With the remainder of the Plexiglas make a rectangle that will close the large hole at the bottom of the dock. This last part is not mandatory, but a nice touch, you will see it on some of the pictures later.
Step 3: Setup the Spacer and the Cable.
This is one of the more critical parts, as with any dock. The trick here is to figure out how you can join the spacer with the iPod part of the dock cable. In my case, what I did was put the iPod in the dock spacer then plug the cable through the spacer and into the iPod.
To hold it in place... rubber bands... whatever. Hot glue this together, by hotglueing the cable to the bottom of the dock spacer. Make sure that none of the glue goes into the iPod or leaks through into the place there the iPod joins the spacer and cable. Again see my pictures and you can figure it out.
Some people have mentioned that you might need to shave off the two little metal clips at the Pod end of the cable. I didn't have to do this, but you might need to in order for the iPod not to get "clipped in" to the cable. Basically you want it so that you can plug the iPod in place and take it off without using the two buttons at the iPod end of the cable.
Once cooled i highly recommend testing this connection. To do this plug the USB end in your computer then hold the dock end in you hand, and "stab the iPod on it. Ideally you want to do this so that the iPod is plugged in and stays there under it's own weight. If the computer recognizes your iPod, you are golden, if not you have to redo this step. (last picture on this step confirms it)
Step 4: It's Coming Together.
In this step we will do the basic assembly and paint prep.
First off sand any rough edges and the body of the dock. in my case the key areas of focus where the ends where the end caps were inserted. Don;t worry much about the hole where the spacer/cable assembly goes because those imperfections will be covered by the flange on the spacer.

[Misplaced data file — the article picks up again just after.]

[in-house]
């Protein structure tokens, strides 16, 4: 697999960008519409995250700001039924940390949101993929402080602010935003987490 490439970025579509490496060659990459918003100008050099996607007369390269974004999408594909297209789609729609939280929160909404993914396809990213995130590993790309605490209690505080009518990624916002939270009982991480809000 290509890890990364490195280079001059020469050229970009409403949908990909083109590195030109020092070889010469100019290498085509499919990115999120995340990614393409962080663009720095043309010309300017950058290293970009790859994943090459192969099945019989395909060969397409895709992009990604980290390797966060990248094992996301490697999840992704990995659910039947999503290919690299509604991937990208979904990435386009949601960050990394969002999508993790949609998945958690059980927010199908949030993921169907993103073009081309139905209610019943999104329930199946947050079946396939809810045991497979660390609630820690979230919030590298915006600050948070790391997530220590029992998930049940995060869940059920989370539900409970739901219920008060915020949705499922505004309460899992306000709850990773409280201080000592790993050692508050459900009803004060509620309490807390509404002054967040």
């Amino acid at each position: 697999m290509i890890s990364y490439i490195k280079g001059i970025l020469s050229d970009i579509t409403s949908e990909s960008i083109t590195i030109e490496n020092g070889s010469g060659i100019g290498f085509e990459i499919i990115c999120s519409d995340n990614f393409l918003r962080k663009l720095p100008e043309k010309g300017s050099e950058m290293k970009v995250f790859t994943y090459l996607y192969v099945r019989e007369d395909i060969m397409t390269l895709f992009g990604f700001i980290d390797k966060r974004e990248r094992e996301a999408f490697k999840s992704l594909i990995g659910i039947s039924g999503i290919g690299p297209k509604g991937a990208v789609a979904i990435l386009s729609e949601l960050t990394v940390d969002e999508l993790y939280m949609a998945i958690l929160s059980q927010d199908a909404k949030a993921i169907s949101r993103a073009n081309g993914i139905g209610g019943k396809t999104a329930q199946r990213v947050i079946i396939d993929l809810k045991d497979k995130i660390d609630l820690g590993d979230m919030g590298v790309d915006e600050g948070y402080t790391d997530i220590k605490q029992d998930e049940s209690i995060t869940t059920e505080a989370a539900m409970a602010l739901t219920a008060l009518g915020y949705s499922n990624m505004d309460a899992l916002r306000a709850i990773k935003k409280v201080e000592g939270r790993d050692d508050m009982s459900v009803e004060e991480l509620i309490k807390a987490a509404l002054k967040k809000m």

Next take the spacer/cable assembly and cover the top with tape. you are taping across the top of the spacer which should also seal off the hole for the iPod, and the connection. (look closely at picture 2)
Put the cable in the top hole of the dock body and the spacer should now fit in place. Glue this in place. You don't need a lot of glue, just enough to hold it together. If you find that there is a gap between the sides of the spacer and the body you can fill it with hot glue from the inside of the dock.
Step 5: PAINT.
You are ready for paint, when...
you have the top, (where the iPod connects taped across) and the cable and internals taped off.
DO NOT forget to cover the USB portion of the cable, or the whole cable if you want it to remain white as I did.
wait to dry and repeat. I did at least 3 coats.
( I used high gloss black, but technically you can use whatever color you want.)
Be patient for the paint to dry. this takes at least 1-2 hours, depending on temp. humidity etc.
Step 6: Make It Heavy, and You're Done.
You want the dock to be heavy on your table. You can achieve this many ways: lead, pweter, sand, nails...
In my case i had some old batteries that seemed pretty dense and heavy for their size so that's what I used. Jam 2 or three in there and secure them so they don't rattle.
Then take the rectangle Plexiglas piece and glue it in place on the bottom. You can put felt on the bottom, or little rubber legs. I wanted mine to be flush with the table so I didn't put anything on the bottom.
That's it, now just carefully take the tape off the top of the dock port and you are good to go.